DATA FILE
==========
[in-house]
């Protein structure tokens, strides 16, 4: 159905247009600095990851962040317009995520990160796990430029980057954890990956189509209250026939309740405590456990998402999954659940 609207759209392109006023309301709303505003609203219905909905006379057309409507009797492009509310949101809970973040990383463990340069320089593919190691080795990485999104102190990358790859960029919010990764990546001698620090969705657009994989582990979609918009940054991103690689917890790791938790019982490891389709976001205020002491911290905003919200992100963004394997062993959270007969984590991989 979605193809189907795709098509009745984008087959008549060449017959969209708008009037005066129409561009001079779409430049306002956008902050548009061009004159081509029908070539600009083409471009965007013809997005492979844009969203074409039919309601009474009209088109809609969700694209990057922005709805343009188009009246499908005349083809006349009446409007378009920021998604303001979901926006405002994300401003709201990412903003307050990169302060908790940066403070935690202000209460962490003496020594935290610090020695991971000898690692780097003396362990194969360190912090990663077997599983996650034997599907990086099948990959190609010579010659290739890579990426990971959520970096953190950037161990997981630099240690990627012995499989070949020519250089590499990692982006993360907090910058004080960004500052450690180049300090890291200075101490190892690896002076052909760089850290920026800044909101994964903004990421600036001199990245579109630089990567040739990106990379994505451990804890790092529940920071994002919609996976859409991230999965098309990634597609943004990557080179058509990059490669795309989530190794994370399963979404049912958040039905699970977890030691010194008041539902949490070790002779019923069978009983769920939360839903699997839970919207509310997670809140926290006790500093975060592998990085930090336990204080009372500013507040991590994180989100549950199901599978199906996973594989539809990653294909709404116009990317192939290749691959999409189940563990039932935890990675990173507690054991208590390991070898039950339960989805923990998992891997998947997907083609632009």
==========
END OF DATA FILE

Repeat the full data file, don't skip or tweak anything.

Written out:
[in-house]
């Protein structure tokens, strides 16, 4: 159905247009600095990851962040317009995520990160796990430029980057954890990956189509209250026939309740405590456990998402999954659940 609207759209392109006023309301709303505003609203219905909905006379057309409507009797492009509310949101809970973040990383463990340069320089593919190691080795990485999104102190990358790859960029919010990764990546001698620090969705657009994989582990979609918009940054991103690689917890790791938790019982490891389709976001205020002491911290905003919200992100963004394997062993959270007969984590991989 979605193809189907795709098509009745984008087959008549060449017959969209708008009037005066129409561009001079779409430049306002956008902050548009061009004159081509029908070539600009083409471009965007013809997005492979844009969203074409039919309601009474009209088109809609969700694209990057922005709805343009188009009246499908005349083809006349009446409007378009920021998604303001979901926006405002994300401003709201990412903003307050990169302060908790940066403070935690202000209460962490003496020594935290610090020695991971000898690692780097003396362990194969360190912090990663077997599983996650034997599907990086099948990959190609010579010659290739890579990426990971959520970096953190950037161990997981630099240690990627012995499989070949020519250089590499990692982006993360907090910058004080960004500052450690180049300090890291200075101490190892690896002076052909760089850290920026800044909101994964903004990421600036001199990245579109630089990567040739990106990379994505451990804890790092529940920071994002919609996976859409991230999965098309990634597609943004990557080179058509990059490669795309989530190794994370399963979404049912958040039905699970977890030691010194008041539902949490070790002779019923069978009983769920939360839903699997839970919207509310997670809140926290006790500093975060592998990085930090336990204080009372500013507040991590994180989100549950199901599978199906996973594989539809990653294909709404116009990317192939290749691959999409189940563990039932935890990675990173507690054991208590390991070898039950339960989805923990998992891997998947997907083609632009």